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The Pirates of Penzance is a light-hearted production of a classic story. (Photo by Jeff Roffman)

The Pirates of Penzance is a light-hearted production of the classic story. (Photos by Jeff Roffman)

On Saturday evening the Atlanta Opera presented the opening night performance of Gilbert and Sullivan’s two-act comic opera, The Pirates of Penzance. It is the company’s second main stage production of the 2015-16 season, the first time it has ever mounted Pirates, and the first Gilbert and Sullivan show to be performed at the Cobb Energy Performing Arts Centre. Upcoming repeat performances are scheduled for tonight (Tuesday) and Friday evening, with afternoon matinees on both Saturday and Sunday.

Whether you call them comic operas or operettas, Gilbert and Sullivan’s stage works paved the way for modern musical comedy as we know it. The Pirates of Penzance, which premiered in New York City on New Year’s Eve of 1879, was their fifth collaboration.

The opera’s subtitle, The Slave of Duty, is appropriate, as that overarching Victorian-era British social more of “duty” is the bugaboo which underpins the plot’s premise and multiple twists. While this premise affects all of the opera’s main characters, it centers upon Frederic, who is released from a mistaken apprenticeship to a band of pirates at age 21. 

Once ashore he encounters Mabel, a daughter of Major-General Stanley. Frederic and Mabel fall instantly in love. Ah, but fate: Frederic learns he was born in a leap year, on February 29, the wording of his indenture agreement means he remains in the Pirate King’s until his “twenty-first birthday”– another 63 years. The increasingly tangled plot proceeds until a happy resolution for all is discovered in the end.

The stage of CEPAC’s John A. Williams Theatre, which seats 2,756, has a proscenium that is 50 feet wide and 31 feet high. Instead of using of the entire opening, this production makes use of a false proscenium, set back a few feet, designed to look very late 19th century, replete with its own red curtains. A gilded arch, with a skill and crossed swords at the keystone position, frames the reduced opening, which is about a little more than half the height of the stage’s proscenium proper and not quite as wide. 

Kevin Burdette brings a Johnny Depp vibe to the role of The Pirate King.

Kevin Burdette brings a Johnny Depp vibe to the role of the Pirate King.

Behind the false proscenium are nested several show portals, substituting for border and tab curtains, and groundrow. They are abstractly decorated like wallpaper with large diamond shapes, less like a relevant part of the set and more like endpapers in the binding of a storybook. Behind the final portal were the backdrops for each of the two acts: sun, puffy clouds and blue sky with whimsical cartoonish sea waves for Act I, and a deep, clear night sky filled with stars for Act II.

The non-realistic set works well for this ensemble piece, as does the stage direction by Seán Curran, a dancer-choreographer and artistic director of his own Seán Curran Company. No surprise, as so much of the staging involves dance or movement and occasional tableaux that might as well be dance. Guest conductor David Agler and the Atlanta Opera Orchestra underscore and support the show’s dancing and singing well.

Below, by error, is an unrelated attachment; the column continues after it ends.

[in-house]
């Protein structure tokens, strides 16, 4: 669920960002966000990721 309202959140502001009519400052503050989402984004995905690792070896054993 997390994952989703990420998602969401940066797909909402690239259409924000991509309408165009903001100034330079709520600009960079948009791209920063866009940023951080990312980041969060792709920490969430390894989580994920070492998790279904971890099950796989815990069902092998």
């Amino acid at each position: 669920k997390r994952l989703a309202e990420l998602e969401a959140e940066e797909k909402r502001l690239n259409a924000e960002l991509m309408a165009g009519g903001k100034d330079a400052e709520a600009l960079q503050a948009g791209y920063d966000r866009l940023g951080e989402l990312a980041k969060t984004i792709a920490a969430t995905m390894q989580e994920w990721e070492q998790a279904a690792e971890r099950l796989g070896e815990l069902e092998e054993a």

As a whole, this performance of The Pirates of Penzance proves itself an entertaining, light-hearted romp that is not overly self-conscious.

Bass Kevin Burdette, as the Pirate King, is making his Atlanta Opera debut with this production of Pirates. One could easily imagine that Burdette is emulating Johnny Depp’s Captain Jack Sparrow, but without the dreadlocks or Depp’s mannerisms — even wearing a Willy Wonka-ish top hat in the second act. Nevertheless, Burdette brings his own sense of character and comedic range to the swashbuckling role.

Also making his Atlanta Opera debut, baritone Curt Olds portrays the eccentric Major-General Stanley, in a manner that seemed largely inspired by that of the late English actor George Rose in Joseph Papp’s early 1980s Broadway stage adaptation. This was most acutely so, down to the pith helmet and parasol, in the signature patter song, “I am the very model of a modern Major General,” even if a tad slower than Rose’s mitrailleuse delivery. Olds has also performed the role with Nashville Opera. 

Tenor Matthew Newlin, another newcomer to the AO stage, is convincing as the naïve, Candide-ish Frederic, whose devotion to duty is responsible for most of the plot’s twists and turns. Soprano Maureen McKay, who made her AO debut in 2008 as Lightfoot McLendon in Cold Sassy Tree, aptly portrays Frederic’s sympathetic young love interest, Mabel Stanley.

Mezzo-soprano Victoria Livengood is Ruth, Frederic’s proper English nanny who mistakenly apprentices an 8-year-old Frederic to a pirate then follows him onto the pirate crew. Bass-baritone Kyle Albertson is the bumbling, cowardly Sergeant of Police, who nevertheless does his service to duty and the law, however reluctantly.

Baritone Will Liverman ably portrayed Samuel, the Pirate King’s sincere, earnest lieutenant. Jasmine Habersham, Jessica Wax and Abigail Halon are cast as the minor roles of Edith, Kate and Isabel, three other daughters of Major-General Stanley. 

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